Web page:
STUDY: liberal-dominated faculty out of step with population
- A research study confirms that professors are overwhelmingly more liberal than the national population, and growing more out of sync with each passing year.
- In 1995, the liberal-conservative ratio among university faculty was roughly 2-to-1, but by 2010, it had risen to nearly 5-to-1.
- Polls show that the American people, on the other hand, have remained consistently conservative over the past 25 years, outnumbering liberals almost 2-to-1.
A research study confirms that professors are overwhelmingly more liberal than the national population, and growing more out of sync with each passing year.
Samuel Abrams, a professor of politics at Sarah Lawrence College, published a study for Heterodox Academy recently contrasting the leftward shift in academia with the ideological breakdown of the country at large, finding that liberals dominate college and university faculties out of all proportion to their share of the overall population.
In 1995, the liberal-conservative ratio among university faculty was roughly 2-to-1, Abrams reports, adding that by 2004, that figure had increased to 3-to-1, representing a roughly 50 percent decline in the share of conservative faculty members on campuses. The trend continued in subsequent years, and by 2010, the ratio reached nearly 5-to-1.
“While liberal faculty have always outnumbered conservative faculty, the figure makes it clear that since 1995, the relative number of liberals on campuses has been increasing,” Abrams writes. “This shows that political diversity declined rapidly in our nation’s centers for learning and social change.”
Yet while the proportion of self-identified liberals in academia has increased drastically over the past 25 years, there has been practically no change in the ideological breakdown of the general public, which has consistently shown an almost 2-to-1 split in favor of conservatives.
“The minor variations over the 25-year period for Americans despite the changing definitions of ideology and partisan sorting among the electorate as a whole suggest that the transformation is very real on the faculty side,” Abrams opines.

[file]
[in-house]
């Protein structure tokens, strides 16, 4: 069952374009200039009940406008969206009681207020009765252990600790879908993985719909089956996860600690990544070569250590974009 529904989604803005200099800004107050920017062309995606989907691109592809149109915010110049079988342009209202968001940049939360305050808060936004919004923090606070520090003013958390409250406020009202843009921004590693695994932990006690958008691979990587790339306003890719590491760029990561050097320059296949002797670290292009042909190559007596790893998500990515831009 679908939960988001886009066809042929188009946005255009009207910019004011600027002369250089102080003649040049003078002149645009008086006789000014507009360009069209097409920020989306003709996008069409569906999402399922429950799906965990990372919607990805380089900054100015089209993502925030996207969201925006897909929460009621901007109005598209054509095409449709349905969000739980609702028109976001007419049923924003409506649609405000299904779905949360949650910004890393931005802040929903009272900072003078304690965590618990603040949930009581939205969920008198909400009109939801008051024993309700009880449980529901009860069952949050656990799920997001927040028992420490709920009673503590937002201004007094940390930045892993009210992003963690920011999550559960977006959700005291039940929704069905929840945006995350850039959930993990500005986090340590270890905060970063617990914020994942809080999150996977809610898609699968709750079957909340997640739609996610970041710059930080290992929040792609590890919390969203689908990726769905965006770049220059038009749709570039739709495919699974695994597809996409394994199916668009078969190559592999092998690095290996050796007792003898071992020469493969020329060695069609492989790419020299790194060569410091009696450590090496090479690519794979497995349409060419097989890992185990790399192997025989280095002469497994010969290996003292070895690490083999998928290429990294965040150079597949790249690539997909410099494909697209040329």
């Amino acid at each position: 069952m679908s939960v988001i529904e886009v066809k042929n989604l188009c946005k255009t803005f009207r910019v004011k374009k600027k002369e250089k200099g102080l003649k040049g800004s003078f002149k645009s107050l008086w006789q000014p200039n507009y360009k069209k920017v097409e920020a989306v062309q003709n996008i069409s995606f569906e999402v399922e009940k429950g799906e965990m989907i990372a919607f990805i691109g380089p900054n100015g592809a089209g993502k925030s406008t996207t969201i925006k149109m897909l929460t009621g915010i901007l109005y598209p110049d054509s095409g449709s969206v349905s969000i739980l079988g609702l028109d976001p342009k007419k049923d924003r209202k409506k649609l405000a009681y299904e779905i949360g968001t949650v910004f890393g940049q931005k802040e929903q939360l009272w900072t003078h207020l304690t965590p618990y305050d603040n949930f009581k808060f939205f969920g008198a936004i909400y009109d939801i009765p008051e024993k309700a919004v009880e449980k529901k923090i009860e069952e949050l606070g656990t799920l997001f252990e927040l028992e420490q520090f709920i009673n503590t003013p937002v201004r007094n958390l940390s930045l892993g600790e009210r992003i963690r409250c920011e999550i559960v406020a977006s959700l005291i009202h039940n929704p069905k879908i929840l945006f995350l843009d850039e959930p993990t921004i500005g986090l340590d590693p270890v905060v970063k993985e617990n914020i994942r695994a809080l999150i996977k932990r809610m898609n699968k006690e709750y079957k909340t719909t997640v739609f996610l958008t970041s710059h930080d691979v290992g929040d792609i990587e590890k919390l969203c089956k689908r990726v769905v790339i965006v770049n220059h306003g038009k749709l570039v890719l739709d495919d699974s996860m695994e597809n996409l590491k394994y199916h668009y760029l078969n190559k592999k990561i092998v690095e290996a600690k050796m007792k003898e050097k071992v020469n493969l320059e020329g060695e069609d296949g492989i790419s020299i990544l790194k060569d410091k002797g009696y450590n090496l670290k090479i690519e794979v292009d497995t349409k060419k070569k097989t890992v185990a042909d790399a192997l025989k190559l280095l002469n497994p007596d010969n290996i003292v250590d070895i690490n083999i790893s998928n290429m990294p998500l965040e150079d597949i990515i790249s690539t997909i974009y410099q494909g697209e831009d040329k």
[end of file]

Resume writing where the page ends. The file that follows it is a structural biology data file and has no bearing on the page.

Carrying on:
Additionally, Abrams researched various factors that could have an impact on professors’ ideology such as departmental affiliation, age, and tenure status, but somewhat surprisingly found that the factor having the greatest impact was geographic location.
According to Abrams, liberal-identifying professors are significantly more prevalent in Connecticut, Maine, Massachusetts, New Hampshire, Rhode Island, and Vermont in comparison to the rest of the country.
Of eight regions analyzed, New England was by far the most liberal, though the Mid East, Great Lakes, Plains, Southeast, Southwest, and Far West have all gradually shifted to the left over time. The Rocky Mountain region, conversely, actually shifted slightly to the right.
“What is so remarkable here is that those faculty who reside in New England are far more liberal than anywhere else in the nation, even controlling for discipline and institution type,” Abrams explained.
“Faculty on college campuses have been shifting left for two decades, with those in New England shifting much faster,” Abrams said. “I cannot explain why. What I can say, however, is this: if you want to be exposed to a wide range of viewpoints and avoid uniformly left-wing faculties, you should probably focus your search on schools outside of New England.”
Follow the author of this article on Twitter: @morgan_walker95